Naoki Yamamoto, Super Formula, Motegi, 2016

Three points covers Super Formula top five

Weekend Racing Wrap

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Japan’s Super Formula championship is incredibly close at its halfway stage with three points covering the top five and newcomer Stoffel Vandoorne just seven points off the leader.

Also last weekend both NASCAR and IndyCar suffered rain delays, the Rally of Germany was suspended after Stephane Lefebvre crashed his Citroen and rain lashed the Moscow Raceway during DTM’s visit.

Super Formula

Race 5 of 9: Twin Ring Motegi

Toyota-powered cars locked out the top five positions at the Honda-owned Twin Ring Motegi as Impul’s Yuhi Sekiguchi won from pole position. Audi WEC driver Andre Lotterer finished six seconds behind under pressure from Hiroaki Ishiura.

The trio occupy the same positions in the championship, Sekiguchi one-and-a-half points clear of Lotterer despite failing to score in the opening two rounds. Yuji Kunimoto and Naoki Yamamoto are also within three points of Sekiguchi

Honda’s top finisher at Motegi was McLaren junior Stoffel Vandoorne, who came home sixth. Despite being a lowly ninth in the standings he is just seven points adrift of the leader with races at TI Aida, Sugo and the double-header finale at Suzuka to come.

World Rally Championship

Round 9 of 13: Germany

Stephane Lefebvre and his co-driver Gabin Moreau remain in hospital after a heavy crash which interrupted the Rally of Germany. Lefebvre sustained a punctured lung and broken rib while Moreau’s injuries include a broken right foot, fractured right tibia, broken left hand, damaged collarbone and cracked vertebra. He has already undergone surgery on his a leg. The incident (below) began when Lefebvre ran into the course’s notorious Hinkelsteins which spun his car into a tree.

Eric Camilli also crashed out – on stage one – while Hayden Paddon survived a high-speed spin. World champion Sebastien Ogier – for once unhindered by being first on the road – took his first win since Rally Sweden in February. However he faced stiff competition from team mate Andreas Mikkelsen until mid-Saturday. The second Volkswagen eventually slipped to fourth behind Hyundai pair Dani Sordo and Thierry Neuville, who were split by just one tenth of a second at the end of the rally.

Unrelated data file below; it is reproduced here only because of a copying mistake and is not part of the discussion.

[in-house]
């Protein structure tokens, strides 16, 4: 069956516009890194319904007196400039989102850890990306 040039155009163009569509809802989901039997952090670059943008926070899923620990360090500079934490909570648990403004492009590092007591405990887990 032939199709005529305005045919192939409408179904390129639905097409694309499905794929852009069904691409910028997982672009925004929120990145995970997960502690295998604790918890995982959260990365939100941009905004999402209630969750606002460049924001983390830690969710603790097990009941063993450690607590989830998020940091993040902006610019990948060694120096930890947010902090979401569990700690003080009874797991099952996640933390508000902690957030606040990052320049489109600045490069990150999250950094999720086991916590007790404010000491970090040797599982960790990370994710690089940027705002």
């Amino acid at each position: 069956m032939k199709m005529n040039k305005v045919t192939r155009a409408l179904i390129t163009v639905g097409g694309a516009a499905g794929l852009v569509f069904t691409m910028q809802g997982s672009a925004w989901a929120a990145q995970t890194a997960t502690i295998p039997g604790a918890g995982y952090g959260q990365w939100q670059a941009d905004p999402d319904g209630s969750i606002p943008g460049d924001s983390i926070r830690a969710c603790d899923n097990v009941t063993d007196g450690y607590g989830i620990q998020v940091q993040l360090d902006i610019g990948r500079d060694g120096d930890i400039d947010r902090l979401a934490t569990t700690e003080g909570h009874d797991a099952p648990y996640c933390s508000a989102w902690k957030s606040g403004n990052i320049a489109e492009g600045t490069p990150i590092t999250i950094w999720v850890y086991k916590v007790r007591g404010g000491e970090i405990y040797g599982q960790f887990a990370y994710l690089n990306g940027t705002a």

DTM

Races 11 and 12 of 18: Moscow Raceway

BMW’s Marco Wittmann lost and then regained the DTM championship lead over the course of two races at Moscow Raceway. He failed to score in Saturday’s wet race but converted pole position to victory on Sunday in his 50th DTM start.

Robert Wickens won on Saturday in a race which had to start behind the Safety Car due to heavy rain. Pole sitter Gary Paffett ran wide early on, allowing Wickens through into the lead. Paul di Resta later got by Wickens for second. Maximilian Götz made it four Mercedes in the top four on Saturday but BMW did the same the following day, Wittmann leading home Tom Blomqvist, Bruno Spengler and Augusto Farfus.

NASCAR

Race 23 of 36: Bristol

Haas driver Kevin Harvixk won the 500-lapper at the tight 0.533-mile Bristol oval after a rain delay forced much of the race to be postponed to Sunday. Ricky Stenhouse Jnr finished second, his car carrying a tribute livery in honour of Bryan Clauson, the IndyCar and sprint race driver who died earlier this month.

IndyCar

Race 13 of 16: Pocono

Mikhail Aleshin claimed his first career pole position for the Pocono 500 after Ryan Hunter-Reay, Juan Pablo Montoya and Charlie Kimball all suffered crashes during practice. However for the second time this year an IndyCar race was postponed due to rain.

The race is now scheduled to being at 12:09 local time (17:09 BST) today. The drivers will then reconvene at Texas Motor Speedway on Saturday to conclude the rain-delayed race which started there in June.

Also last weekend

Cal Crutchlow became the first British rider to win a Moto GP race in 35 years in a thrilling wet grand prix in Brno. Valentino Rossi followed him home in second despite slipping far down the order early on, while Marc Marquez finished third. With Jorge Lorenzo finishing last after once again struggling in the wet conditions, he now slips 59 points behind leader Marquez with Rossi the Honda riders closest challenger, just 53 points back.

Over to you

What did you make of this weekends racing action? Let us know in the comments below.

Next weekend Formula One returns with action from Spa-Francorchamps, supported once more by GP2 and GP3. Elsewhere there is a variety of tin top action with NASCAR, IMSA, BTCC and Australian V8’s all racing.